Presentation on theme: "Update on High School Assessments and Graduation Requirements Katy Absten Math Specialist OSPI Spokane Math Symposium November 2014."— Presentation transcript:
Update on High School Assessments and Graduation Requirements Katy Absten Math Specialist OSPI Spokane Math Symposium November 2014
Washington Summative Assessments 2014–15 and beyond English/LAMathematicsScience (no change) Grade 3Smarter Grade 4Smarter Grade 5Smarter MSP Grade 6Smarter Grade 7Smarter Grade 8Smarter MSP Grade10 (or below for EOCs) (until Class of 2019) Smarter ELA exit exam Year 1or Year 2 EOC exit exam EOC Biology exit exam (until NGSS) Grade 11Smarter Grade 11 or 12 (class of 2015 & 2016) HSPE Reading and/or Writing Retake Smarter=Smarter Balanced Assessment; MSP=Measurements of Student Progress; EOC=End of Course exams; HSPE=High School proficiency Exam
Assessment Menu - Mathematics Smarter Balanced Math Yr1 & Yr2 EOC Exit Exams Collection of Evidence College Entrance Scores – SAT, ACT, IB, AP Out of State Tests Grades Comparison Recent Transfer Waiver Special Education Alternatives Bridge to College Mathematics course…? General AssessmentsAlternatives
What about Graduation? Legislature has given the State Board the option to set a different cut score for graduation purposes The ELA exit exam cut score will be determined from 10 th graders’ performance on the Smarter Balanced HS ELA test (for classes of 2015-2018, at least). Math EOC exit exam cut scores will be determined from this year’s performance on new EOC tests (for classes of 2015-2018). Exit exam cut score on Smarter Balanced math may also be set next summer – SBE discussion next month.
Graduation Cut-score on the 11 th Grade SBAC Washington State Board of Education
Evolving Graduation Requirements Class of… English Language Arts MathematicsScience 2014 Reading HSPE Writing HSPE Either Algebra or Geometry EOC 2015 HSPEs or Smarter Balanced (Exit exam cut score) Either Algebra or Geometry EOC/EOC Exit Exam Biology EOC (until Next Gen Science Standards) 2016 HSPEs or Smarter Balanced (Exit exam cut score) Either Algebra or Geometry EOC/EOC Exit Exam or Smarter Balanced 2017 & 2018 Smarter Balanced (Exit exam cut score) 2019 and beyond Smarter Balanced (College & Career Ready cut score) 11 th Smarter Balanced (College & Career Ready cut score)
Learn More and Stay Engaged To experience the assessment yourself, take the Practice Test : www.SmarterBalanced.org/practice-test www.SmarterBalanced.org/practice-test For the latest news and developments on Smarter Balanced in Washington: http://www.k12.wa.us/smarter/default.aspx http://www.k12.wa.us/smarter/default.aspx For questions about Smarter Balanced or the assessment system transitions, contact: Assessment@k12.wa.us 360-725-6348 Assessment@k12.wa.us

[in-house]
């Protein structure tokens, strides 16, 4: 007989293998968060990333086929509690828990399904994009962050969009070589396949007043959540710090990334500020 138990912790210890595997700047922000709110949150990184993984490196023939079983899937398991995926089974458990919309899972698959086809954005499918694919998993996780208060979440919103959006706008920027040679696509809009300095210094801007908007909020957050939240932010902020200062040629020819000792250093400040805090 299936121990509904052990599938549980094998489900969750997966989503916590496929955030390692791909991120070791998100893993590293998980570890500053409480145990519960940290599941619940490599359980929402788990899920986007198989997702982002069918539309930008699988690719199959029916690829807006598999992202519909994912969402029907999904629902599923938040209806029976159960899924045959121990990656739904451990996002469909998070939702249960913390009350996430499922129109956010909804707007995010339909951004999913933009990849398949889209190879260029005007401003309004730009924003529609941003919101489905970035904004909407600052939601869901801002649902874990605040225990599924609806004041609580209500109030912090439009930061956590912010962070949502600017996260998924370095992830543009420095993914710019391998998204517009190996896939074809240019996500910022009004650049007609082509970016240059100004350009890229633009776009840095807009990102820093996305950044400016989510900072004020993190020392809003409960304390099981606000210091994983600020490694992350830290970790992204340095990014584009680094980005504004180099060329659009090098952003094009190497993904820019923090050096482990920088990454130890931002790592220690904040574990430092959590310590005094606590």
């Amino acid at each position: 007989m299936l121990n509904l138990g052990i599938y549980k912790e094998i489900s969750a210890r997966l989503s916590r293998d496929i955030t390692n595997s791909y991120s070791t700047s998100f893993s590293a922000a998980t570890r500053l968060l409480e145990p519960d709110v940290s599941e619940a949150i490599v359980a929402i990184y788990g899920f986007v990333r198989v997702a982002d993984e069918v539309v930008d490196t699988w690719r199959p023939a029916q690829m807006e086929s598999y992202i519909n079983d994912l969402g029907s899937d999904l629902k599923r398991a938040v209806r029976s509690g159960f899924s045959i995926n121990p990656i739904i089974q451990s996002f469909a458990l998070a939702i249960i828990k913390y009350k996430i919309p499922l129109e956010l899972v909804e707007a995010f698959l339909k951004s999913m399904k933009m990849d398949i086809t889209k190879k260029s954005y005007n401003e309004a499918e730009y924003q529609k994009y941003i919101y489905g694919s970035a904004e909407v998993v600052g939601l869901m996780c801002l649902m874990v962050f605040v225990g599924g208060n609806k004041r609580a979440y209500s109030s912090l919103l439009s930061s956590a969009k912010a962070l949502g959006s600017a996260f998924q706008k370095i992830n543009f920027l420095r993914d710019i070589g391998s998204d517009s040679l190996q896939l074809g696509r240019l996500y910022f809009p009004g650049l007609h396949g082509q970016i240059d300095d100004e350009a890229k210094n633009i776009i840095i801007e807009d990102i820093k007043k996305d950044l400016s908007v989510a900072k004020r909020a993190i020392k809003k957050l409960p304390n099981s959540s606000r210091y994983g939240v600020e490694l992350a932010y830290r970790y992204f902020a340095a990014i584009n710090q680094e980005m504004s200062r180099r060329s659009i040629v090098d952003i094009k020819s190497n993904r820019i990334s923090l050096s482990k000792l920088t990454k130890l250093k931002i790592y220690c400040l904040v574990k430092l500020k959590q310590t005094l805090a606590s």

Resources/Communications Webpages – To learn more about the Smarter Balanced Consortium: http://www.smarterbalanced.org/http://www.smarterbalanced.org/ – To learn more about Washington’s new standards: http://www.readywa.org/http://www.readywa.org/ Toolkits – To learn more about graduation requirements in WA: http://www.k12.wa.us/GraduationRequirement s/GraduationToolkit.aspx http://www.k12.wa.us/GraduationRequirement s/GraduationToolkit.aspx – http://sbe.wa.gov/graduation.php http://sbe.wa.gov/graduation.php
Using the Smarter Balanced 11 th Grade Assessment in Washington Higher Education Student Placement & the Role of High School Transition Courses November 2014 Bill Moore, Director, Core to College & K-12 Partnerships 360-704-4346, email@example.com
Core to College Project Goals 1.Build faculty ownership and understanding of the CCSS as meaningful and useful college- readiness standards 2.Promote local use of CCSS and Smarter Balanced assessment in ways that improve high school to college transition for students 3.Develop overall higher education agreement for use of CCSS and Smarter Balanced assessment WA Core to College web site
Higher Education Agreements on Smarter Balanced 11 th Grade Assessment Offer high school students the opportunity to use their SBAC 11 th grade scores to place into college-level courses without remediation or additional placement testing Apply to placement considerations at public 2- and 4-year institutions in WA for any students enrolling directly after high school graduation with SBAC 11 th grade scores Will be in effect for the graduating classes of 2016-2018, then reviewed and adjusted if necessary based on student performance data Details at http://www.wsac.wa.gov/college-readiness or http://c2cwa.wordpress.com/final-sbac-agreement_wa/http://www.wsac.wa.gov/college-readiness http://c2cwa.wordpress.com/final-sbac-agreement_wa/
Smarter Balanced Agreement: CTCs 11 th Grade Score Level Math Placement Options Available Based on Score 4 Any entry college-level math course through pre-calculus I 3 An entry college-level terminal math course not on the calculus pathway An entry-level calculus pathway math course, contingent on a B or better in a calculus pathway class in the senior year of high school
Smarter Balanced Agreement (2): CTCs 11 th Grade Score Level Math Placement Options Available Based on Score 2 An entry college-level terminal math course not on the calculus pathway, contingent on a B or better in the statewide math college readiness/transition course or through local institutional processes (transcript, high school GPA, additional testing, etc.) 1 Additional placement information, determined by local institutional processes (transcript, high school GPA, additional testing, etc.), needed for all entry-level courses
Smarter Balanced Agreement: Public Baccalaureates